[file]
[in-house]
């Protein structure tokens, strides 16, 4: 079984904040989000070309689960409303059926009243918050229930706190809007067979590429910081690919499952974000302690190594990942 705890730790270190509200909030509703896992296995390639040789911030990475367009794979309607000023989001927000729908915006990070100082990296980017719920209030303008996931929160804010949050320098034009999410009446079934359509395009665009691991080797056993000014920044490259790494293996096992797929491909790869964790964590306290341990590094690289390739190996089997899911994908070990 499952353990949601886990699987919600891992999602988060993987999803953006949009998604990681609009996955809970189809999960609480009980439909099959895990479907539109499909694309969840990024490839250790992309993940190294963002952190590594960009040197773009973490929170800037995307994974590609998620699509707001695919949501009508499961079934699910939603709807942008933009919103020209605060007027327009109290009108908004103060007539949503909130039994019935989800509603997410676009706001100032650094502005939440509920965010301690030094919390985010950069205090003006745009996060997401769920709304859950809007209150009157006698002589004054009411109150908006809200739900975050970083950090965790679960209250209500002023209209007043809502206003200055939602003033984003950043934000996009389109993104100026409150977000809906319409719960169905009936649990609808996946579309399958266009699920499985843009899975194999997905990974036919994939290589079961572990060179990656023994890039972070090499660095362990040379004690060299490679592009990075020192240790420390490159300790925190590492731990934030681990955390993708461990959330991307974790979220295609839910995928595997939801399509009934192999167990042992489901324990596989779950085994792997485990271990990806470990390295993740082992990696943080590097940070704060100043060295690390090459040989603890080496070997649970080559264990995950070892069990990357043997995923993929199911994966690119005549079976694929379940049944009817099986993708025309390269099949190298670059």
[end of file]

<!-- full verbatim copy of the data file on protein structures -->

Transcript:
[in-house]
């Protein structure tokens, strides 16, 4: 079984904040989000070309689960409303059926009243918050229930706190809007067979590429910081690919499952974000302690190594990942 705890730790270190509200909030509703896992296995390639040789911030990475367009794979309607000023989001927000729908915006990070100082990296980017719920209030303008996931929160804010949050320098034009999410009446079934359509395009665009691991080797056993000014920044490259790494293996096992797929491909790869964790964590306290341990590094690289390739190996089997899911994908070990 499952353990949601886990699987919600891992999602988060993987999803953006949009998604990681609009996955809970189809999960609480009980439909099959895990479907539109499909694309969840990024490839250790992309993940190294963002952190590594960009040197773009973490929170800037995307994974590609998620699509707001695919949501009508499961079934699910939603709807942008933009919103020209605060007027327009109290009108908004103060007539949503909130039994019935989800509603997410676009706001100032650094502005939440509920965010301690030094919390985010950069205090003006745009996060997401769920709304859950809007209150009157006698002589004054009411109150908006809200739900975050970083950090965790679960209250209500002023209209007043809502206003200055939602003033984003950043934000996009389109993104100026409150977000809906319409719960169905009936649990609808996946579309399958266009699920499985843009899975194999997905990974036919994939290589079961572990060179990656023994890039972070090499660095362990040379004690060299490679592009990075020192240790420390490159300790925190590492731990934030681990955390993708461990959330991307974790979220295609839910995928595997939801399509009934192999167990042992489901324990596989779950085994792997485990271990990806470990390295993740082992990696943080590097940070704060100043060295690390090459040989603890080496070997649970080559264990995950070892069990990357043997995923993929199911994966690119005549079976694929379940049944009817099986993708025309390269099949190298670059």